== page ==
There has been a ninefold increase in the number of applications concerning the ‘deprivation of liberty’ (DoL) safeguards by local councils, new figures suggest.
The European Court of Human Rights has ruled that people who are unable to make decisions for themselves can be deprived of their liberty in certain circumstances. Decisions made in their best interests by councils and courts can sometimes constitute a violation of their human right to liberty. As a result, the DoL safeguards were added to the Mental Capacity Act 2005.
According to official figures from the Health and Social Care Information Centre (HSCIC), the average number of such applications has increased from 1,000 a month to almost 9,000 a month over the last year. The figures were gathered from 132 local councils in England. Recently, a number of them reported problems coping with the backlog of cases since the Cheshire West decision.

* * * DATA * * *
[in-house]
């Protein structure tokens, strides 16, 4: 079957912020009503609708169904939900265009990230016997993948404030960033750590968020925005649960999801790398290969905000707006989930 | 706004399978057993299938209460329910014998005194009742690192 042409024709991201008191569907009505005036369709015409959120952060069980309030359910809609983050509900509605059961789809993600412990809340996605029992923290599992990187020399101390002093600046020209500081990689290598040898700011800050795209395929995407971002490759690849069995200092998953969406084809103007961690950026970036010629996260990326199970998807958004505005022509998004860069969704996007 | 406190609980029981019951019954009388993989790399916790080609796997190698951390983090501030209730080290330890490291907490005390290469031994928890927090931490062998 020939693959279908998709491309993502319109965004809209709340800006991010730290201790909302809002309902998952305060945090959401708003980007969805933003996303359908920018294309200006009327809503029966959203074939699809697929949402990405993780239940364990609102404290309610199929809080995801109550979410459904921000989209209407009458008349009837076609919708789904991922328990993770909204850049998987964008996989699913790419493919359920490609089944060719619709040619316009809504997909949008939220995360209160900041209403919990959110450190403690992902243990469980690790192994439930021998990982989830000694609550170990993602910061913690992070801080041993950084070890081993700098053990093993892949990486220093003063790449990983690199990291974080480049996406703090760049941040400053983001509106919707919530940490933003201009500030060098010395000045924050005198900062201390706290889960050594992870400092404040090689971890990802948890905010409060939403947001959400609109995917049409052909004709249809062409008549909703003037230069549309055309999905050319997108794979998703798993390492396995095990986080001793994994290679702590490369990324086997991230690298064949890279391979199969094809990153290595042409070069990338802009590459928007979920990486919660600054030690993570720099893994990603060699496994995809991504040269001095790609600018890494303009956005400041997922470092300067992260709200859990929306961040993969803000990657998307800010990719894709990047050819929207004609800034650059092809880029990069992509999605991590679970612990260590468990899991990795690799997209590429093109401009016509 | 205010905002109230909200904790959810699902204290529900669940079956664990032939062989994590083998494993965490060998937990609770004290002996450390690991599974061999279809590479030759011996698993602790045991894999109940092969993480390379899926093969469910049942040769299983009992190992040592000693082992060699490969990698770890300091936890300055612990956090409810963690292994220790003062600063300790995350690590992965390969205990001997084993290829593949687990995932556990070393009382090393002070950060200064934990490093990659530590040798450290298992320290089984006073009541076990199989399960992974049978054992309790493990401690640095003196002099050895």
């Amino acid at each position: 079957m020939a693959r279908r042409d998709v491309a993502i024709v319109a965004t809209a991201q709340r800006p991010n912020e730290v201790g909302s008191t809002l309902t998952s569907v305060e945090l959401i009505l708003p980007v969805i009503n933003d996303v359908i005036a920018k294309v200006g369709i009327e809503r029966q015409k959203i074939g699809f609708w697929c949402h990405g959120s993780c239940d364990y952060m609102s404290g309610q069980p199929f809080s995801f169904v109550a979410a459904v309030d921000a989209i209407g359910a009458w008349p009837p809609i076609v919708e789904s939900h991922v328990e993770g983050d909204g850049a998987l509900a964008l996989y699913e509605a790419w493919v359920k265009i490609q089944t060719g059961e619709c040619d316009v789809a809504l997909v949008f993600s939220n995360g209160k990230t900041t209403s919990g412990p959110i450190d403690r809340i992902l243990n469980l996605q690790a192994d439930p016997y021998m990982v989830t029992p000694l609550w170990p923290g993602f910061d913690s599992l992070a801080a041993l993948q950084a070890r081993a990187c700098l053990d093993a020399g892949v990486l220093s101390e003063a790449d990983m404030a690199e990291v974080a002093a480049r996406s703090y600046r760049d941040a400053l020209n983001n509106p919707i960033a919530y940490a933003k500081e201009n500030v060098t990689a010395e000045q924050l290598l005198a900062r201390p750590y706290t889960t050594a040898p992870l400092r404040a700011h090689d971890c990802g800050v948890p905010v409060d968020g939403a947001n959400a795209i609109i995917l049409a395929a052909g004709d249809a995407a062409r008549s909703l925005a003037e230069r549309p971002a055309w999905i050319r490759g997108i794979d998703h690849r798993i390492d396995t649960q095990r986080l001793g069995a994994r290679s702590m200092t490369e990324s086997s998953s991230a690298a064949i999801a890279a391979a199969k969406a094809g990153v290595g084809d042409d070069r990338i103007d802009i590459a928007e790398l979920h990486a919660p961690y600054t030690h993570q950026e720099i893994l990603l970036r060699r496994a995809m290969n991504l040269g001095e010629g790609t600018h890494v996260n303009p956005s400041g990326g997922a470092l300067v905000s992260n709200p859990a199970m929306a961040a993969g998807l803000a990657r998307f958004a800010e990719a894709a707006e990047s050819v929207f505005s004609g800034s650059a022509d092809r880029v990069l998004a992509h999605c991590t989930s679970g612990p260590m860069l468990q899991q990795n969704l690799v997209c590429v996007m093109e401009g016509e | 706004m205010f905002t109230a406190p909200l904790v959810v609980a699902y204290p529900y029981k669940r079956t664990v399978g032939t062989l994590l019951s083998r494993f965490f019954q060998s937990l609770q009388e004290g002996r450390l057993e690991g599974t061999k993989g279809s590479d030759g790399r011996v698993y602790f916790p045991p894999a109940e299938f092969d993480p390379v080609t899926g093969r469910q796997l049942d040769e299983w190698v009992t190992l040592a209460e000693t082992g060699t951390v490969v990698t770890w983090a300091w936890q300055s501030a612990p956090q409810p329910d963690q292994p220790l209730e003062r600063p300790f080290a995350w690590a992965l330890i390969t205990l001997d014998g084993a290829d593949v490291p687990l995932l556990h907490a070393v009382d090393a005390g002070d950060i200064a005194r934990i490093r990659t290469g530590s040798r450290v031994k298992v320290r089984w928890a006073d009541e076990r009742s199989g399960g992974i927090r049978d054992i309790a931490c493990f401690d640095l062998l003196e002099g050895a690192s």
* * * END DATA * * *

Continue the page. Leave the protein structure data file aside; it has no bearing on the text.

Earlier this year, a Supreme Court decision effectively lowered the threshold for what could be considered a deprivation of liberty. As a result of the so called ‘Cheshire West case’, the number of applications made under the 2005 Act has risen dramatically. The Court ruled that the living conditions of three people with mental disabilities constituted a deprivation of their liberty, overruling a decision in the Court of Appeal by President of the Family Division Sir James Munby. In his original ruling, Sir James had said that the restrictions were “inevitable” given the “various disabilities” of the people involved.
In August, Sir James Munby set out new guidelines in an attempt to ‘streamline’ the deprivation of liberty safeguard application process.